After seeing D. W. Griffith's epic Intolerance, Denmark's greatest director, Carl Theodor Dreyer (The Passion of Joan of Arc, Vampyr), was inspired to make his own four-episode historical ... See full summary »
A young man is elected by a small village to be its parson. As part of his duties, he is required to marry the widow of the parson before him. This poses two problems--first, the widow is ... See full summary »
A couple is brutally murdered in the working-class district of Paris. Later on, the narrative follows the lives of their two daughters, both in love with a Parisian thug and leading them to separate ways.
The montage film, put together to celebrate the eleventh anniversary of the October Revolution and the progress made in Russia -- although Russia is never mentioned in the titles, only Socialism -- is a carefully edited series of clips intended to show all the wonderful things that the Soviet Union had produced in the first ten years of its triumph -- although at least a couple of the clips seem to date to 1896 actualities on steelmaking in France, and one dramatic moving crane shot is lifted from the series that Billy Bitzer shot at the Westinghouse Plant in 1905.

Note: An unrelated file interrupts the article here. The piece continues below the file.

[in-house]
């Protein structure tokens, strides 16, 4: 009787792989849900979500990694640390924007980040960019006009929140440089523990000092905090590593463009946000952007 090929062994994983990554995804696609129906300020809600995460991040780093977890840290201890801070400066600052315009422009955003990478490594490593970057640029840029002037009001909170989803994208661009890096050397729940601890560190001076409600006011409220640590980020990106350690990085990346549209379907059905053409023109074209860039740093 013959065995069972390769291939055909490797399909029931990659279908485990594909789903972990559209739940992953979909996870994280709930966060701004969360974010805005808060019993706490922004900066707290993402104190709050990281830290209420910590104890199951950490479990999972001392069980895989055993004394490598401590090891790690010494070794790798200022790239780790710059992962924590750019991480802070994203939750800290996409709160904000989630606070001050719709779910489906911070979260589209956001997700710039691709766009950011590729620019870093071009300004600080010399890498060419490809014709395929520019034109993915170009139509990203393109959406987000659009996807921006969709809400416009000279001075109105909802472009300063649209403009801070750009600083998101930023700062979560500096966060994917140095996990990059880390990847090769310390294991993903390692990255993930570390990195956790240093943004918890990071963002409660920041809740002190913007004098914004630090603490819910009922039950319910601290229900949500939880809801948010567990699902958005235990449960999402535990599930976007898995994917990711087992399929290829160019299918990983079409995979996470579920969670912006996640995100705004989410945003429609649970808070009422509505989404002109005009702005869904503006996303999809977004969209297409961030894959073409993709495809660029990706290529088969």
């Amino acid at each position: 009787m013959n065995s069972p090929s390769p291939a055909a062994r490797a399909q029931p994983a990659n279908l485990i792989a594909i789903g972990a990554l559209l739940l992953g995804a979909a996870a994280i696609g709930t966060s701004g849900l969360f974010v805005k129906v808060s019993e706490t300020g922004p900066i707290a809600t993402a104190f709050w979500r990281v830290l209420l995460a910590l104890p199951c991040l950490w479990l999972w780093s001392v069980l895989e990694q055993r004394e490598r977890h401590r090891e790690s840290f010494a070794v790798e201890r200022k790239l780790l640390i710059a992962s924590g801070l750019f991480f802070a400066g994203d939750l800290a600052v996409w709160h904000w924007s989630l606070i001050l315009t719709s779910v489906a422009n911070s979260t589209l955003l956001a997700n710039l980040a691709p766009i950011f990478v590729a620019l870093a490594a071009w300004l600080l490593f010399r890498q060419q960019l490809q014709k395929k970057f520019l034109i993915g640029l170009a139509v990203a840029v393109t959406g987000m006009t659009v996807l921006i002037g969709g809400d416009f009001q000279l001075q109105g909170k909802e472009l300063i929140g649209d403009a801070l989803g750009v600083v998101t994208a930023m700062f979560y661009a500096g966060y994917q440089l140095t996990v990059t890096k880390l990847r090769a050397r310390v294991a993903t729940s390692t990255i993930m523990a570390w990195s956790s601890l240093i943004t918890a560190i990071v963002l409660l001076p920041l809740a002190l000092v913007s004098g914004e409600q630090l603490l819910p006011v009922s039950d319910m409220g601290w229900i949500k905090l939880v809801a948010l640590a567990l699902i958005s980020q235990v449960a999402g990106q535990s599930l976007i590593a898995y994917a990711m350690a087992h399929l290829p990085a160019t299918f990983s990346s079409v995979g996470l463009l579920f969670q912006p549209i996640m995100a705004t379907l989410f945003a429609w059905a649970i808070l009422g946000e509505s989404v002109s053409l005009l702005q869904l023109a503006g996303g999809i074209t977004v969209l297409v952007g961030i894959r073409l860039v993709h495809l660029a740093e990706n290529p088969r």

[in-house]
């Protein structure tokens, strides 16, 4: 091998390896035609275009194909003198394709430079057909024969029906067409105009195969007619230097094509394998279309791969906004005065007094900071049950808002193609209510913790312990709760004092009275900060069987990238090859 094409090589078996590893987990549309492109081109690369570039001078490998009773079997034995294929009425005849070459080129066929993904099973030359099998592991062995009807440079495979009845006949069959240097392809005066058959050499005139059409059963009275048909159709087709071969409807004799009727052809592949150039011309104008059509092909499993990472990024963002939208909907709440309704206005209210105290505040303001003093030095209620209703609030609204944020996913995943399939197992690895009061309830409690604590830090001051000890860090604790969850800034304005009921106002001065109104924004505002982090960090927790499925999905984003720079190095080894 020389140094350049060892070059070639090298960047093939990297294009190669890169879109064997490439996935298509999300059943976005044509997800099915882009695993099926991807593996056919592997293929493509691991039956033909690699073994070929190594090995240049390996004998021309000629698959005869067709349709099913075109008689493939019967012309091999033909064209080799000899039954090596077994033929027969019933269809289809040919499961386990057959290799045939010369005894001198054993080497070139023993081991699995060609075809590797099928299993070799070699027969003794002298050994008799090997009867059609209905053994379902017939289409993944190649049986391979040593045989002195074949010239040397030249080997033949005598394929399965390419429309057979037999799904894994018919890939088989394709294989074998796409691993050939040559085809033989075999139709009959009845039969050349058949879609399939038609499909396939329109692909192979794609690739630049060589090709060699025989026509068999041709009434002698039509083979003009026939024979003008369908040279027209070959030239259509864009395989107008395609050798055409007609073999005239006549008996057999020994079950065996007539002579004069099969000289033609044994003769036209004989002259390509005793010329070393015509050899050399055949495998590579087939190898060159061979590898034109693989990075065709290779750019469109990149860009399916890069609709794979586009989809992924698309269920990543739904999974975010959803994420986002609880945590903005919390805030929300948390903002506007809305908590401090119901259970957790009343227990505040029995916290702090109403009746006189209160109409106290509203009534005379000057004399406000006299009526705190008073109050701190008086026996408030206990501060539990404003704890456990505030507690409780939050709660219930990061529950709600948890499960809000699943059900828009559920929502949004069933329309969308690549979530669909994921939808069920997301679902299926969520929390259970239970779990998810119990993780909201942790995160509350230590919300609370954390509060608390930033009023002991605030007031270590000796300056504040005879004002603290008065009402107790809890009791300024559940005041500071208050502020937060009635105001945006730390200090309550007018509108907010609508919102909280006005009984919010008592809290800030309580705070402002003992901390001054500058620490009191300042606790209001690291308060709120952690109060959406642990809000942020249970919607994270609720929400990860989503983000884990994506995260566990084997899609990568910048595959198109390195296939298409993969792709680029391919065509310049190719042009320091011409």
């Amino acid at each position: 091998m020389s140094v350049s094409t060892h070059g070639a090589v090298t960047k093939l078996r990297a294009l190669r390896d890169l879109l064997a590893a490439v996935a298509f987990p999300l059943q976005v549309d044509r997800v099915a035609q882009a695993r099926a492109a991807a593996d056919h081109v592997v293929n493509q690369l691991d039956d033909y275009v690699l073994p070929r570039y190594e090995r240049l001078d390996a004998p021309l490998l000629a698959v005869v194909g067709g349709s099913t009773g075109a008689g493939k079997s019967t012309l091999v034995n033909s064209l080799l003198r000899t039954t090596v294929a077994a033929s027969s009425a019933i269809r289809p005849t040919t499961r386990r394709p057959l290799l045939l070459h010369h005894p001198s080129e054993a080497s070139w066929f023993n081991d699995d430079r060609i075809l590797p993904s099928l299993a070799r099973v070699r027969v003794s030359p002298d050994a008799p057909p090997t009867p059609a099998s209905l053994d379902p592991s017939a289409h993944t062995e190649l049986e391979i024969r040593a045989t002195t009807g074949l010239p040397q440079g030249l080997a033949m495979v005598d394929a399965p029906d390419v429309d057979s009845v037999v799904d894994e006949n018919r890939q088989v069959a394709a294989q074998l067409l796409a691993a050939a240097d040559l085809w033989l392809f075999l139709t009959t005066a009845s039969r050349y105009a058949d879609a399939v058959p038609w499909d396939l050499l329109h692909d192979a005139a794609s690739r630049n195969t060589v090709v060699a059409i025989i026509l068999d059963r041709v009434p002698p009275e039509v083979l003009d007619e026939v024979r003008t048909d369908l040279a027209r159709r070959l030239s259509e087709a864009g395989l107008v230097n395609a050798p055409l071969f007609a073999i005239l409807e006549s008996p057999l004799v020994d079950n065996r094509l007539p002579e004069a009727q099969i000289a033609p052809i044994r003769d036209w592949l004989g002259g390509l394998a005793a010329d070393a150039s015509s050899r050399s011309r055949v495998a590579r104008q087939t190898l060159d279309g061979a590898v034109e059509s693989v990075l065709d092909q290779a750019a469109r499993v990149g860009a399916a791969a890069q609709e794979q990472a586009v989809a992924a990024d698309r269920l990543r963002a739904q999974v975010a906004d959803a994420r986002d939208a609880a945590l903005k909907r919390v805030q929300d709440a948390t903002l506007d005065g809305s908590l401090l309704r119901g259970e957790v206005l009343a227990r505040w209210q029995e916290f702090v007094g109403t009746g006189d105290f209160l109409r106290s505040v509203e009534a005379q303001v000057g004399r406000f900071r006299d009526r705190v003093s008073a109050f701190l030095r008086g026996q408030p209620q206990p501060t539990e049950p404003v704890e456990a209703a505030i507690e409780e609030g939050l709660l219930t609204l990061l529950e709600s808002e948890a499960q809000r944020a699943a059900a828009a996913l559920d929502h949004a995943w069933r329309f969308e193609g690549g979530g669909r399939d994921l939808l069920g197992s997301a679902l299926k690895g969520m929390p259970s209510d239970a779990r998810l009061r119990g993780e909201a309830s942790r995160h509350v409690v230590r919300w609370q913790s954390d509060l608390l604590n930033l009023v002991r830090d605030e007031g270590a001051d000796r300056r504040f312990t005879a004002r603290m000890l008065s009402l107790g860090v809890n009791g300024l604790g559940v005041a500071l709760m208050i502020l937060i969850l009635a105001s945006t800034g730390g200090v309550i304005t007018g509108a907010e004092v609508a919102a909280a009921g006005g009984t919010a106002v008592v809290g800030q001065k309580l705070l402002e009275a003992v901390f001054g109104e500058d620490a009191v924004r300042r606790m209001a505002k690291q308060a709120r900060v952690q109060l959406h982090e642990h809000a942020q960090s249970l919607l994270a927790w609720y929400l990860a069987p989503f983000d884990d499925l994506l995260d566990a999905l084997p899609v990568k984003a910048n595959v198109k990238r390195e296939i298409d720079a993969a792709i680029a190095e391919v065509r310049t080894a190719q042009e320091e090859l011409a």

I also think that the ending is a bit padded and slow; I would have cut it a couple of minutes earlier to finish on a high point with plenty of camera movement. I suspect that coming in at less than fifty minutes would have gotten someone upset. This was, after all, a feature.
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